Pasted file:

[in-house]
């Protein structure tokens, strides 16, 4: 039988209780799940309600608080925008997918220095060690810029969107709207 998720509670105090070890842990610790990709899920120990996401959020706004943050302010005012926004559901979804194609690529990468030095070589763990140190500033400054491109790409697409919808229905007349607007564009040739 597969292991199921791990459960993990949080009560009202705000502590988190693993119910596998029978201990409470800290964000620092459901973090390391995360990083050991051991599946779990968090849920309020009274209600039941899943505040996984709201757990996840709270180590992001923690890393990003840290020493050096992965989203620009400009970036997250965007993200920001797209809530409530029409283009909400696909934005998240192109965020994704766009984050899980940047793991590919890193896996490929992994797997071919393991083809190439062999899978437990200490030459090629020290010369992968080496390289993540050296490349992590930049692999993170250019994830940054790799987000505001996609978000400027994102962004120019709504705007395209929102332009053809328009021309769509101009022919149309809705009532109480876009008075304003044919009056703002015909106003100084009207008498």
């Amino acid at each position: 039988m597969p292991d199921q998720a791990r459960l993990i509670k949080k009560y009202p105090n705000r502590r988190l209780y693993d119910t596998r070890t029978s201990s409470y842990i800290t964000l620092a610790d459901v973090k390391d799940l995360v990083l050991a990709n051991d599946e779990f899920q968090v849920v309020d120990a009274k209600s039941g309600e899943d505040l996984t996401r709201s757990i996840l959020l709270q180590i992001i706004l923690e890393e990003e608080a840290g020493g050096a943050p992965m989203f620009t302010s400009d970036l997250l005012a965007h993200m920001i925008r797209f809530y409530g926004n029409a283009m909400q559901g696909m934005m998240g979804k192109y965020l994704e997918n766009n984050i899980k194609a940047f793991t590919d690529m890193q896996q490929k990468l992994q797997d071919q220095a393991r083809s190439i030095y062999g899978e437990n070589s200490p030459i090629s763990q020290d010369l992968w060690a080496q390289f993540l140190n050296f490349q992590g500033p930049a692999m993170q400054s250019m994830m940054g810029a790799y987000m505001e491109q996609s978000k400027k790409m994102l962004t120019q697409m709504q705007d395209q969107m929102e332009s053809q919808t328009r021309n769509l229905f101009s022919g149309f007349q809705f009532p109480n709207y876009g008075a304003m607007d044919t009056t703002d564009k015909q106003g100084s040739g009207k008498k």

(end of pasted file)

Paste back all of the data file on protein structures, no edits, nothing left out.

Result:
[in-house]
């Protein structure tokens, strides 16, 4: 039988209780799940309600608080925008997918220095060690810029969107709207 998720509670105090070890842990610790990709899920120990996401959020706004943050302010005012926004559901979804194609690529990468030095070589763990140190500033400054491109790409697409919808229905007349607007564009040739 597969292991199921791990459960993990949080009560009202705000502590988190693993119910596998029978201990409470800290964000620092459901973090390391995360990083050991051991599946779990968090849920309020009274209600039941899943505040996984709201757990996840709270180590992001923690890393990003840290020493050096992965989203620009400009970036997250965007993200920001797209809530409530029409283009909400696909934005998240192109965020994704766009984050899980940047793991590919890193896996490929992994797997071919393991083809190439062999899978437990200490030459090629020290010369992968080496390289993540050296490349992590930049692999993170250019994830940054790799987000505001996609978000400027994102962004120019709504705007395209929102332009053809328009021309769509101009022919149309809705009532109480876009008075304003044919009056703002015909106003100084009207008498």
């Amino acid at each position: 039988m597969p292991d199921q998720a791990r459960l993990i509670k949080k009560y009202p105090n705000r502590r988190l209780y693993d119910t596998r070890t029978s201990s409470y842990i800290t964000l620092a610790d459901v973090k390391d799940l995360v990083l050991a990709n051991d599946e779990f899920q968090v849920v309020d120990a009274k209600s039941g309600e899943d505040l996984t996401r709201s757990i996840l959020l709270q180590i992001i706004l923690e890393e990003e608080a840290g020493g050096a943050p992965m989203f620009t302010s400009d970036l997250l005012a965007h993200m920001i925008r797209f809530y409530g926004n029409a283009m909400q559901g696909m934005m998240g979804k192109y965020l994704e997918n766009n984050i899980k194609a940047f793991t590919d690529m890193q896996q490929k990468l992994q797997d071919q220095a393991r083809s190439i030095y062999g899978e437990n070589s200490p030459i090629s763990q020290d010369l992968w060690a080496q390289f993540l140190n050296f490349q992590g500033p930049a692999m993170q400054s250019m994830m940054g810029a790799y987000m505001e491109q996609s978000k400027k790409m994102l962004t120019q697409m709504q705007d395209q969107m929102e332009s053809q919808t328009r021309n769509l229905f101009s022919g149309f007349q809705f009532p109480n709207y876009g008075a304003m607007d044919t009056t703002d564009k015909q106003g100084s040739g009207k008498k």